The state university, the agriculture college, the school of mines and technology, the normal schools, a school for the deaf, a school for the blind, and all other educational institutions that may be sustained either wholly or in part by the state and that offer academic or professional degrees of associate of arts, associate of sciences, baccalaureate or greater, shall be under the control of a board of five members appointed by the Governor and confirmed by the senate under such rules and restrictions as the Legislature shall provide. The Legislature may increase the number of members to nine. Postsecondary technical education institutes that offer career and technical associate of applied science degrees and certificates or their successor equivalents and that are funded wholly or in part by the state shall be separately governed as determined by the Legislature.
The bolded part is Amendment R, which the Legislature proposed and we voters approved (barely, thanks this humble blog’s patient explanation) in 2016 to resolve wording issues that made the long-standing governance of our vo-techs separate from the Board of Regents technically illegal. Pass HB 1083, and we will suddenly have four “technical colleges” which are not technically covered by the new language we all worked so hard together to write into our Constitution. Make our vo-techs “colleges”, Hugh, and you open the door for the Regents to commit their long-feared takeover of those campi!
House Bill 1083 won’t change anything but the signage at South Dakota’s four vo-techs. But it just might force the Legislature to place another amendment on our November ballot to make sure the Board of Technical Education can still technically govern our technical schools.
Why don’t we just call them community colleges like a normal, less insecure state would? Iowa has a great system of community colleges, and they’re not afraid to call them what they are. Rebranding isn’t going to magically make Lake Area Tech into MIT, and besides which, it’s not supposed to be that kind of school. Lake Area, Mitchell, etc., are perfectly good community colleges. How about we stop being ashamed of them for some bizarre reason, stop obsessing about the branding, and just support their educational mission already?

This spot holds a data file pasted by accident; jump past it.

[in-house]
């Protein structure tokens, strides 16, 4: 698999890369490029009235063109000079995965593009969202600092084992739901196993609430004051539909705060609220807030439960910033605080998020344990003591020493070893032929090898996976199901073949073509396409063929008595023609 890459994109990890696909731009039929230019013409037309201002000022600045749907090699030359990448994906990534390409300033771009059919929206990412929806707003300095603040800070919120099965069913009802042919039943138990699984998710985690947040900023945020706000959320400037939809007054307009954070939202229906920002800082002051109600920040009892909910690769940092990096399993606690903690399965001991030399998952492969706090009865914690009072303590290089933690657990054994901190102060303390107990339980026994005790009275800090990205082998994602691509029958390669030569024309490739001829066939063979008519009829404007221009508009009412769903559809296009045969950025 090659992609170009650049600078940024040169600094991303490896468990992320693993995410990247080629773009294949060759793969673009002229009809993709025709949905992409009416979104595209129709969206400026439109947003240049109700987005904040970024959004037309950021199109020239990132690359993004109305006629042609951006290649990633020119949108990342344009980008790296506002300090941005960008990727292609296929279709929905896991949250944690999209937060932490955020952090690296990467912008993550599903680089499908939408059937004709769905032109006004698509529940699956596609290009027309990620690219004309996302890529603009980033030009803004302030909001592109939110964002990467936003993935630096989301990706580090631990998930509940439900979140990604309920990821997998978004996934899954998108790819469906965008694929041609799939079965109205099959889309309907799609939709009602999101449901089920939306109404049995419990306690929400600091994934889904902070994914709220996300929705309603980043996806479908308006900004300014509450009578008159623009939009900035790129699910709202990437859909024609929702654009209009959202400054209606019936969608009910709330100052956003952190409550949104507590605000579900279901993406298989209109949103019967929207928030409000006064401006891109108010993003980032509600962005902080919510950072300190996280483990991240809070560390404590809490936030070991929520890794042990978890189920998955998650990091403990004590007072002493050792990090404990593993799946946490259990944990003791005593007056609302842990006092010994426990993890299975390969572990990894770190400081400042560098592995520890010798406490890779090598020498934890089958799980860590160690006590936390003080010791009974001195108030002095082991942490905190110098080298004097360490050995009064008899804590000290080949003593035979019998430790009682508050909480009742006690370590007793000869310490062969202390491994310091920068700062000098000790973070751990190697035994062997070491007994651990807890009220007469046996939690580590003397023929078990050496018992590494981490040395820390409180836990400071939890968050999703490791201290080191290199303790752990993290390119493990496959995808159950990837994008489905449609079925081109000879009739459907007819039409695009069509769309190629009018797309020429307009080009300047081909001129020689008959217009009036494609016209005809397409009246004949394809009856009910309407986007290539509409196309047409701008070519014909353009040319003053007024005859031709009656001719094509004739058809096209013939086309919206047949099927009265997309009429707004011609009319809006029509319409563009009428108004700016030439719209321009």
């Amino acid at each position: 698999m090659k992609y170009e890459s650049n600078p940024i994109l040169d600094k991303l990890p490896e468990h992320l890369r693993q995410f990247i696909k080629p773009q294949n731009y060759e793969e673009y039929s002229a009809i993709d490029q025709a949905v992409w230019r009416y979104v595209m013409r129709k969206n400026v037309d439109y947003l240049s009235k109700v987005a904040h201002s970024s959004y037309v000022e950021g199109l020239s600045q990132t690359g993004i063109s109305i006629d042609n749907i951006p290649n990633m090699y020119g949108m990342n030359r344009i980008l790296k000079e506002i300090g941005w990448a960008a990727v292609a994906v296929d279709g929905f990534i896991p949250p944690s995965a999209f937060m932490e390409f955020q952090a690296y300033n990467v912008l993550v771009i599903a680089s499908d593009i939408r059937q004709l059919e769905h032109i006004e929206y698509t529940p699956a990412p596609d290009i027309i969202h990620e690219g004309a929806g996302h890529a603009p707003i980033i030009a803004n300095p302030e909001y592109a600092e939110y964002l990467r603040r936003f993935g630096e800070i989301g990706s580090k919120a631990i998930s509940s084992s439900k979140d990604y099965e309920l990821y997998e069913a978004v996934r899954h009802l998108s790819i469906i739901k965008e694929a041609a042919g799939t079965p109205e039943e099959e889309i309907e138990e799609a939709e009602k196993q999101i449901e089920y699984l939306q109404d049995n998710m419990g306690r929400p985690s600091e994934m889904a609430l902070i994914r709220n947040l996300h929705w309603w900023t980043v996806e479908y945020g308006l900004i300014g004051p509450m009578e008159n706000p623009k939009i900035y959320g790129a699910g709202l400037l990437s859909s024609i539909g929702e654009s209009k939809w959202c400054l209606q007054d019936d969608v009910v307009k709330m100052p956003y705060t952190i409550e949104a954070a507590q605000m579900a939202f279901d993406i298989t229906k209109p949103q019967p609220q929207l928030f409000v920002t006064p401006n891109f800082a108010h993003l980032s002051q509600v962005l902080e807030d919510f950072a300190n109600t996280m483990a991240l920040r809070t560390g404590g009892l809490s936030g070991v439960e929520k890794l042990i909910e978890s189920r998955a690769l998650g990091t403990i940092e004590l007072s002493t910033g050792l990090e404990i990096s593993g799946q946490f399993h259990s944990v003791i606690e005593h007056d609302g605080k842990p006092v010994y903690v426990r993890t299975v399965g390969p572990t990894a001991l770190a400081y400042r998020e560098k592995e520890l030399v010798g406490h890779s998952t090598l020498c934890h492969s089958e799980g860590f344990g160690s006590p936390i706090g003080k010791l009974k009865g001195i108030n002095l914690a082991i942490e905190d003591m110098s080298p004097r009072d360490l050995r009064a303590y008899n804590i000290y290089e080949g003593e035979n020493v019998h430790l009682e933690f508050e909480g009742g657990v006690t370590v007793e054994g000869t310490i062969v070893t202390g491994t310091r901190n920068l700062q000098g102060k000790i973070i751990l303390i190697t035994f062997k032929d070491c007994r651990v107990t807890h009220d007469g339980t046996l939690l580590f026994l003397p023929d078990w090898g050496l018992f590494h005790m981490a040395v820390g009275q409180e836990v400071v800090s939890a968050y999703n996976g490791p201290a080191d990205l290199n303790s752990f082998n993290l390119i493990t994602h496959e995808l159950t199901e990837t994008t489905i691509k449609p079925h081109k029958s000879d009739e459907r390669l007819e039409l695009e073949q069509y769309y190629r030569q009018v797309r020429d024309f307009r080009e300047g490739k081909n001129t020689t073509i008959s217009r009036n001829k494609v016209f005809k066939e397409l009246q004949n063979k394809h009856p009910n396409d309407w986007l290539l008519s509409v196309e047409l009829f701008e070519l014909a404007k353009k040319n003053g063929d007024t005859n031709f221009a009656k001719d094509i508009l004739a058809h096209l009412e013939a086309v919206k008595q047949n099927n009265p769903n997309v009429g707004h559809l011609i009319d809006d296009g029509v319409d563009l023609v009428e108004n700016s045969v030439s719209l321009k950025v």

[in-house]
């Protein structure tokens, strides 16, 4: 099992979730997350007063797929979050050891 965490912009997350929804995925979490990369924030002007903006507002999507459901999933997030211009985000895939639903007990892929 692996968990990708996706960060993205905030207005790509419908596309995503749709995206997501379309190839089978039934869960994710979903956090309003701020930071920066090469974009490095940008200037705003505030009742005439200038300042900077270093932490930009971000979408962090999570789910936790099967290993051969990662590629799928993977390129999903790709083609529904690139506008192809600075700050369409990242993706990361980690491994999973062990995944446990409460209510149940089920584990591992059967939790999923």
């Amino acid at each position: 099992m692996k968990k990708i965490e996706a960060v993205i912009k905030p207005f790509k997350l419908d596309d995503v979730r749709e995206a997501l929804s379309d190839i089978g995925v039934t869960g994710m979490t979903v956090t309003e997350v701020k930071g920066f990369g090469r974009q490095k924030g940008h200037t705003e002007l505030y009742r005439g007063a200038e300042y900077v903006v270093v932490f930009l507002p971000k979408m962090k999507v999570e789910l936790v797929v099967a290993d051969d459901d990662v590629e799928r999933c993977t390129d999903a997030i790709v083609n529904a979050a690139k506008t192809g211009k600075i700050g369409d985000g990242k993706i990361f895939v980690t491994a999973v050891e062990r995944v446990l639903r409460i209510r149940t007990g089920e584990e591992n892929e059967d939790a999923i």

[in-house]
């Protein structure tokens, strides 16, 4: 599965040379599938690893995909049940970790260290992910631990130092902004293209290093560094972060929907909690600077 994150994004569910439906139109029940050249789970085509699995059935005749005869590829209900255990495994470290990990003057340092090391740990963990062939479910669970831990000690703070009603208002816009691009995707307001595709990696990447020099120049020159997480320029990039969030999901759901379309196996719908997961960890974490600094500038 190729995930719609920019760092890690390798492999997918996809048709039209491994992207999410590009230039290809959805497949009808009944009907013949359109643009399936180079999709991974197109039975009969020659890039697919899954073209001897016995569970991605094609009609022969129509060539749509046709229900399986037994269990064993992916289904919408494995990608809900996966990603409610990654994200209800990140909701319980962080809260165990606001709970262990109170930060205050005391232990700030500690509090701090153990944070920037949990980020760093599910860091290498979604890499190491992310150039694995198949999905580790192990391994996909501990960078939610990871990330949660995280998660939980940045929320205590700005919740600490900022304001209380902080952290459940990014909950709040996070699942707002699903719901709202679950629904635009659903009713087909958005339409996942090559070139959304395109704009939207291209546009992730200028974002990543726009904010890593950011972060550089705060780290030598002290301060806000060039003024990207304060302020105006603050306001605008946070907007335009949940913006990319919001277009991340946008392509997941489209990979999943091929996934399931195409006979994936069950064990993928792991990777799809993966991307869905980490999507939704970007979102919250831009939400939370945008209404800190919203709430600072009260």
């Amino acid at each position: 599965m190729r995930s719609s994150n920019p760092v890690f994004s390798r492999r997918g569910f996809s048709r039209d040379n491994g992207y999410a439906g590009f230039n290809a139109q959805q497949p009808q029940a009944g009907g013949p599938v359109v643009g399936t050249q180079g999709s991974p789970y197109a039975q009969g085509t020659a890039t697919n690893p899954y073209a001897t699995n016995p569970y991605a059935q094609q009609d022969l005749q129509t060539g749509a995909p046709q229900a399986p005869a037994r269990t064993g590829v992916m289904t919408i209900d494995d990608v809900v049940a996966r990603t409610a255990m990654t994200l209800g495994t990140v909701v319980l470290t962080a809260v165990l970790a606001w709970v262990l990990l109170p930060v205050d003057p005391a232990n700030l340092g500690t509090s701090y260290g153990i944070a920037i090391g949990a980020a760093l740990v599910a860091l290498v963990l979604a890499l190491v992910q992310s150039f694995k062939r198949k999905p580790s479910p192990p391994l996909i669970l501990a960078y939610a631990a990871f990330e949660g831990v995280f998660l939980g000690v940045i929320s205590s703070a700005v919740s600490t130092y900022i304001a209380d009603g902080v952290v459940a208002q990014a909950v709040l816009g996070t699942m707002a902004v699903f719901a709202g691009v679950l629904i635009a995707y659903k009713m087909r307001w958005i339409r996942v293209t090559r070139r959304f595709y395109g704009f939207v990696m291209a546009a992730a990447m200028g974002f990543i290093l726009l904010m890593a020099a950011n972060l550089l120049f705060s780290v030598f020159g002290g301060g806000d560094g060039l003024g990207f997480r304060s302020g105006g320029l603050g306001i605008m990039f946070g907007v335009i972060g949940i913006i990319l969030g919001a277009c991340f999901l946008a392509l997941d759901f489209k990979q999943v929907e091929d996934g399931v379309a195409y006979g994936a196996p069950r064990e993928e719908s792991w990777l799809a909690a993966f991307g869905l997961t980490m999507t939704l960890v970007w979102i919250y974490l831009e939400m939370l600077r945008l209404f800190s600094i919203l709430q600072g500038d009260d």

This is another positive step in the development of the state’s four technical institutes which probably should have been addressed when the recognition came that they no longer fit under their local school district’s governance structure. Through their evolvement, they are indeed technical colleges that fit the community college profile, offering associate degrees and college transfer opportunities for the broad publics they serve in their communities not having a complete university presence. Few states call their schools technical institutes anymore, much like few colleges still call themselves colleges any longer. They’re all universities! Most parents want their kids to attend a college or a university. It’s time South Dakota responds and gets in line with the rest of the country. “Round wheels are better, but square wheels are ok.”
This is a really stupid idea. Everyone knows the correct terminology would be “technical UNIVERSITY,” as in “Trump University,” no? ;-)
It’s not a bad idea to name them “community colleges,” as that is the most common name and well understood nationwide. Maybe phase it in gradually.
Looks like the Council of Research for the Legislatures really botched another one in Mr. Bartels name. Mr. Bartels does not take kindly to the Councils frequent botching.
Educate them & they (businesses) will come….